Children’s literacy levels are strongly linked to their parents’ literacy levels, especially their mothers. Many parents do not have the academic skills needed to help their children with school. Show legislators how adult and family literacy helps parents be their child’s first teacher.
Family and Neighborhood Sources of Socioeconomic Inequality in Children’s Achievement
Researchers funded by the National Institutes of Health concluded that a mother's reading skill is the greatest determinant of her children’s future academic success, outweighing other factors, such as neighborhood and family income. Improving mothers' literacy skills may be best way to boost children's achievement. The analysis, performed by Narayan Sastry, Ph.D., of the University of Michigan, and Anne R. Pebley, Ph.D., of the University of California, Los Angeles, examined data on more than 3,000 families. The report can be downloaded from Demography.
Statistics on the Impact of Family Literacy
From the National Center for Family Literacy, find quick citations on the impact of family literacy as it pertains to education, the workforce, health, incarceration, reading, and English language learners.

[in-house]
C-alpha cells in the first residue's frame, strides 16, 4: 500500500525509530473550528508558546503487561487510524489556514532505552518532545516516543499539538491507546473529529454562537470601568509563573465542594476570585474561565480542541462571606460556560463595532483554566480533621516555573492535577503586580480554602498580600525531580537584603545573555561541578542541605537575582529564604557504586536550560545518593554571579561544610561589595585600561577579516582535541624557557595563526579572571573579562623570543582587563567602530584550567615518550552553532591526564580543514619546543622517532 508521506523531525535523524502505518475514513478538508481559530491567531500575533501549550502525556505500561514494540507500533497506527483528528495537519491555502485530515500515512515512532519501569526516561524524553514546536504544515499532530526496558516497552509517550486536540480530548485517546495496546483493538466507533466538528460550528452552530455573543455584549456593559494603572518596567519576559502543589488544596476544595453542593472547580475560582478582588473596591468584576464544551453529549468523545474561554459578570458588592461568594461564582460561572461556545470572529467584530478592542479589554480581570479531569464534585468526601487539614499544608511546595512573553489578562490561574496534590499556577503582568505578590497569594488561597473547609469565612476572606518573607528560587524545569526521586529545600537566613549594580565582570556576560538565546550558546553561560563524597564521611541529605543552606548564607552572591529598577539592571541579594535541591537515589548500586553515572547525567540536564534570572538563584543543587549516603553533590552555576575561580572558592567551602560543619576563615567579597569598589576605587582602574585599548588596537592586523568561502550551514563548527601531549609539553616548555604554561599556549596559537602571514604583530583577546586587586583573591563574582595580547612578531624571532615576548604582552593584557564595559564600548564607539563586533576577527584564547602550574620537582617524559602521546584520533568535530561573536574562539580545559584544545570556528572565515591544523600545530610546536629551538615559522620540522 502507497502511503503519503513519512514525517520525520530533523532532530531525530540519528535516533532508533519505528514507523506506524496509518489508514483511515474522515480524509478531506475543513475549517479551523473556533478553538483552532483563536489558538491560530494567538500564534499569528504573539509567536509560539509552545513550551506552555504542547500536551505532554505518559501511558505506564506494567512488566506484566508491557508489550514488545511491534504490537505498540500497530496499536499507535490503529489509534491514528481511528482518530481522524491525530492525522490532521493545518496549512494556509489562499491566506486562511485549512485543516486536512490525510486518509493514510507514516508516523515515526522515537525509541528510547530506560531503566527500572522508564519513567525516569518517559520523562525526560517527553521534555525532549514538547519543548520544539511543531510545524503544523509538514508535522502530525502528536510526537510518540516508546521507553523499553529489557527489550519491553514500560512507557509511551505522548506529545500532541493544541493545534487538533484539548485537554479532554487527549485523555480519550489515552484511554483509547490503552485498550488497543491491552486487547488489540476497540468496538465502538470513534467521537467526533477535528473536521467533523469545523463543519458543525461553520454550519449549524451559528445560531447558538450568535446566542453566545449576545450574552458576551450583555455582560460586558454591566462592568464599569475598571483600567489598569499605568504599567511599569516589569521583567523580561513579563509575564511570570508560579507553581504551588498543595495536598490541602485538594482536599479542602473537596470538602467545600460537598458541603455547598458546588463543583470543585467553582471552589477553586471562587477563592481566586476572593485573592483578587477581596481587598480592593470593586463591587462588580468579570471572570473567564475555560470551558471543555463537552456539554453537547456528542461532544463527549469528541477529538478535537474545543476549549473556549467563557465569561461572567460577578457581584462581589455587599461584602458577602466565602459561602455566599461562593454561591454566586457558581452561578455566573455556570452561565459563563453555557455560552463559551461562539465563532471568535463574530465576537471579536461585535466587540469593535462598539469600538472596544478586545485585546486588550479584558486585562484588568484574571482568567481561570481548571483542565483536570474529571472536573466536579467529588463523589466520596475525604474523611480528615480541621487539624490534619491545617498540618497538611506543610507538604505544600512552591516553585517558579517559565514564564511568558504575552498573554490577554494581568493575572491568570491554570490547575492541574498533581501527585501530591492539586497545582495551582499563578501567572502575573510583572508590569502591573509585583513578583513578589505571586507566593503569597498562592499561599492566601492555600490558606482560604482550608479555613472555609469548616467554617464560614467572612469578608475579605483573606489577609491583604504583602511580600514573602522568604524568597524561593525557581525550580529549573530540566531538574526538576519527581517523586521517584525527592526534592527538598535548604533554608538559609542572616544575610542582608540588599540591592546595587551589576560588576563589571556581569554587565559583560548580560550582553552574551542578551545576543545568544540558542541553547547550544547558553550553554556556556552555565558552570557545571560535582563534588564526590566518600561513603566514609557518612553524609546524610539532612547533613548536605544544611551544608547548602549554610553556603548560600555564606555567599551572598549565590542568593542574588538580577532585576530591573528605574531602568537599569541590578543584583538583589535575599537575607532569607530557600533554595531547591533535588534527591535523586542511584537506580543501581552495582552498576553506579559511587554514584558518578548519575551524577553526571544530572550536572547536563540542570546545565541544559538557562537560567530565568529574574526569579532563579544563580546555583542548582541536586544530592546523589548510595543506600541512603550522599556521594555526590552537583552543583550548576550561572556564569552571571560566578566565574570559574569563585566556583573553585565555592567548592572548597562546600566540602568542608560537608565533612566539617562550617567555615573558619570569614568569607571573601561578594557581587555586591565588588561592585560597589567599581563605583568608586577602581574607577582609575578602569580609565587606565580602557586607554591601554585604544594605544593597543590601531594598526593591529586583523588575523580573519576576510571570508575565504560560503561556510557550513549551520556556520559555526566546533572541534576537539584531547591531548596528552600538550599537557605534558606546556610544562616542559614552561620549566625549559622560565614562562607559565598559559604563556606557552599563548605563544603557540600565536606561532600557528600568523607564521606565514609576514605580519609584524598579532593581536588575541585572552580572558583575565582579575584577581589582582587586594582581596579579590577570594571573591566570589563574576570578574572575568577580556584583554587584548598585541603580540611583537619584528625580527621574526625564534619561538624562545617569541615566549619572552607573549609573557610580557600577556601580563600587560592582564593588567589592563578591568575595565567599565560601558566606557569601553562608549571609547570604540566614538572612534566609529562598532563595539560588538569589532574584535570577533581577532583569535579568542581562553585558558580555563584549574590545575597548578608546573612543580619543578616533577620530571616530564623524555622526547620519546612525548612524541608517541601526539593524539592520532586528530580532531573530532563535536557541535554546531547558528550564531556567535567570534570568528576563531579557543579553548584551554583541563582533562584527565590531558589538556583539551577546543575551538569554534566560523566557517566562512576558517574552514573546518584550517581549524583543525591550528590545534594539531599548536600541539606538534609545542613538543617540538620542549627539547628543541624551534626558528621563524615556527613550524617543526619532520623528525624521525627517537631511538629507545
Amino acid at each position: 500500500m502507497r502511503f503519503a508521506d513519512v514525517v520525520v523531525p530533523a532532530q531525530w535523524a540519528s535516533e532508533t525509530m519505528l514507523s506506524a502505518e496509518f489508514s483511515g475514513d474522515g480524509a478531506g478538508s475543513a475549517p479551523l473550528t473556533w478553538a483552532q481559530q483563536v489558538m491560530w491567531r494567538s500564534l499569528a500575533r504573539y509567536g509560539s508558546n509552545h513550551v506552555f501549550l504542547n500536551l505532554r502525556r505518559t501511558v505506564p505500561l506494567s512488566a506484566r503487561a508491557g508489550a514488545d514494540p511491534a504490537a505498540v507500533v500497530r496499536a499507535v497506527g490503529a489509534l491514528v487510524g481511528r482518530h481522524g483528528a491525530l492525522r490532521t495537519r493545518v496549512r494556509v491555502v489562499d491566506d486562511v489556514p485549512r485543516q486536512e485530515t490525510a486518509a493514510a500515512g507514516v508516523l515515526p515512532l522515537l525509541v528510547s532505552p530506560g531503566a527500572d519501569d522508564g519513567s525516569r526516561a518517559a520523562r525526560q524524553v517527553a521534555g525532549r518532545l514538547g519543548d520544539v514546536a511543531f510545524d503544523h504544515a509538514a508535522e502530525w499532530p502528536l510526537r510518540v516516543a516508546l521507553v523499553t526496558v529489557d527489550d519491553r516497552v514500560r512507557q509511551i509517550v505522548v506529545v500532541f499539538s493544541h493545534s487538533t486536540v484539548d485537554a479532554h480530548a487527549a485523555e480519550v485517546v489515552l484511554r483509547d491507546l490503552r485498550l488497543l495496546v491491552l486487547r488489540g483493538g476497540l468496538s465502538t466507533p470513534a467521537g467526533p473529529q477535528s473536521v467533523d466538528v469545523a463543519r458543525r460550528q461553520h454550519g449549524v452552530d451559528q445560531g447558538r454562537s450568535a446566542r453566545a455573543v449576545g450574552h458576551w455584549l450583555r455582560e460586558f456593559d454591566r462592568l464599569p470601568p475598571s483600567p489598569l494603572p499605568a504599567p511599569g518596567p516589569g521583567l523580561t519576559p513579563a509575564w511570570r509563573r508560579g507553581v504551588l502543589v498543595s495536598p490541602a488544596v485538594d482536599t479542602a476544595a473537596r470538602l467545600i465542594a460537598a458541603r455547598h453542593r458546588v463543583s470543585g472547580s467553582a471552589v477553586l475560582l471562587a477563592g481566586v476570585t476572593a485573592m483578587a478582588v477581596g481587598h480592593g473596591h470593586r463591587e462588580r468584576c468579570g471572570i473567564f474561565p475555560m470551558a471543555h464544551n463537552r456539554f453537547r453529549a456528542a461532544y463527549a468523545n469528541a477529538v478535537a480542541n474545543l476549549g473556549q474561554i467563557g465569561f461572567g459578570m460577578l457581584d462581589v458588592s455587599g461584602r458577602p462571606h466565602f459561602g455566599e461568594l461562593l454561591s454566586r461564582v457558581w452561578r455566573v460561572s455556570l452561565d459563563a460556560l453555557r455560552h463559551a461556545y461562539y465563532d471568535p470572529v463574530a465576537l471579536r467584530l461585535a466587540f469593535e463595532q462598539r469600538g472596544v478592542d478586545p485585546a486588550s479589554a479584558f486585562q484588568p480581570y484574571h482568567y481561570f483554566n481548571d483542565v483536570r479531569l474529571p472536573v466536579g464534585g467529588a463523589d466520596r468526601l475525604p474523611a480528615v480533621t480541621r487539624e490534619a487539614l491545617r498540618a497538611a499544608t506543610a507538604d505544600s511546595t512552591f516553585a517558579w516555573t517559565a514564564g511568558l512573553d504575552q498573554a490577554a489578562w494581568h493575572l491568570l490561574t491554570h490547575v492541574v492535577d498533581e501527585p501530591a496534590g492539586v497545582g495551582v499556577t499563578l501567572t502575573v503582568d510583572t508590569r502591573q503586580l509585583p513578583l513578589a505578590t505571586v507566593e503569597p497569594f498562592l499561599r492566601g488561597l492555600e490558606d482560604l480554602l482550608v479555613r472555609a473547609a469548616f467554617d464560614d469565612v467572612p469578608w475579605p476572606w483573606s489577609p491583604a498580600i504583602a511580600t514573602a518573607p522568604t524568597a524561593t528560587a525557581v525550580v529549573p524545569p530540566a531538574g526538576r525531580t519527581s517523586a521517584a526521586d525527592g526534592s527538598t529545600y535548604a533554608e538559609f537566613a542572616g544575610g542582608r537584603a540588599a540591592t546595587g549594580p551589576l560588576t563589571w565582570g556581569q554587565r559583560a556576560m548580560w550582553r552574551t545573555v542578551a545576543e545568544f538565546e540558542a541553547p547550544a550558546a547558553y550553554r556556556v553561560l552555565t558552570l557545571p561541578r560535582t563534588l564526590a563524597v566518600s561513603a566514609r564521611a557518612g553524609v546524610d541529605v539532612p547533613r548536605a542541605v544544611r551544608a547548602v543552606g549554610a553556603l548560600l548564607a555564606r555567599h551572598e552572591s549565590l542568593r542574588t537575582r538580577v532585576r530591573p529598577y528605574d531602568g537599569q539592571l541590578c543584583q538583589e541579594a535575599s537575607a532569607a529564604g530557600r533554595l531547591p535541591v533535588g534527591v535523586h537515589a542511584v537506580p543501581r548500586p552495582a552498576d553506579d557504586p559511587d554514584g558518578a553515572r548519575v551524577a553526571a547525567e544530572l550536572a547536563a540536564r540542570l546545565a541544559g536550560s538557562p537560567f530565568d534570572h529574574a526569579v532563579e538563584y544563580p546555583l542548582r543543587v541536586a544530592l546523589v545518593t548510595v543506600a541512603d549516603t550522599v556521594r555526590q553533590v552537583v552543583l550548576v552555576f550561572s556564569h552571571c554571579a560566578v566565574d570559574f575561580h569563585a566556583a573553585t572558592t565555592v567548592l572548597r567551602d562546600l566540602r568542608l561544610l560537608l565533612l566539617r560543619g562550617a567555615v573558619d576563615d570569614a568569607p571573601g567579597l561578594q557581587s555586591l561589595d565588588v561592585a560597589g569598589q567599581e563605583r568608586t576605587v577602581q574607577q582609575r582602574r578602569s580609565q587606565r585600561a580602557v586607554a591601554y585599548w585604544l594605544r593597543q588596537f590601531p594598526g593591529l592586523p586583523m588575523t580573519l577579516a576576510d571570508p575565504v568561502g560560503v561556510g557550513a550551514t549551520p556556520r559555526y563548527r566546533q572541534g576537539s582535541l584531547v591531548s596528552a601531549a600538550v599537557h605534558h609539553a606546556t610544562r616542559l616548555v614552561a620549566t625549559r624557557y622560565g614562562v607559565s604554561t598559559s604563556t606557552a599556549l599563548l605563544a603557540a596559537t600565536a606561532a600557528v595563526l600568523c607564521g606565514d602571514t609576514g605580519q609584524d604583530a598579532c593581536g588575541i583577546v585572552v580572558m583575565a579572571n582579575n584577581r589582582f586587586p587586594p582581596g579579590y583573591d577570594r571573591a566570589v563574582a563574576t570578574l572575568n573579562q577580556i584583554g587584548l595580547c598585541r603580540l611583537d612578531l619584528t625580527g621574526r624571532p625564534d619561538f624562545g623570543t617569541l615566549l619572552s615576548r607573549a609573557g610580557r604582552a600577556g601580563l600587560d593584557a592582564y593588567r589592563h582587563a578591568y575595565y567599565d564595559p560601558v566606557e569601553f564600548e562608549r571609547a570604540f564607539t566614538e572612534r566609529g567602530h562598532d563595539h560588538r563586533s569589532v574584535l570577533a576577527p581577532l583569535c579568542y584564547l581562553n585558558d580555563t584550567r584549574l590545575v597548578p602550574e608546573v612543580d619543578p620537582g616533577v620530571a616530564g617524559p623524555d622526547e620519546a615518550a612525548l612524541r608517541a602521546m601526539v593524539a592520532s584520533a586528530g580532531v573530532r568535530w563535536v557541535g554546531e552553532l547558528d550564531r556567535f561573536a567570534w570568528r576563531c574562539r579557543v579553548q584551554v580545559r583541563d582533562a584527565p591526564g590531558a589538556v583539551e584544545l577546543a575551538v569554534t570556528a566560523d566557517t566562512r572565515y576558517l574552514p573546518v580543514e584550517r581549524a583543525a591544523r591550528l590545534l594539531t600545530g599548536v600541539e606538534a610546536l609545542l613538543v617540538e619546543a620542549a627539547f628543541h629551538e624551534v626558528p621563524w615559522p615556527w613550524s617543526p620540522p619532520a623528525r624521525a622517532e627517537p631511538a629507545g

Economic and Noneconomic Outcomes for GED Credential Recipients
Economic and Noneconomic Outcomes for GED Credential Recipients provides evidence on the outcomes of those who earned the GED. On the economic outcomes, this study examines labor force participation, work history, weekly wage, and personal income. On the noneconomic outcomes, this study looks into political and social participation, family literacy, and health. For a full listing of GED Testing Service research and reports, visit the GED Testing Service Research Studies web page.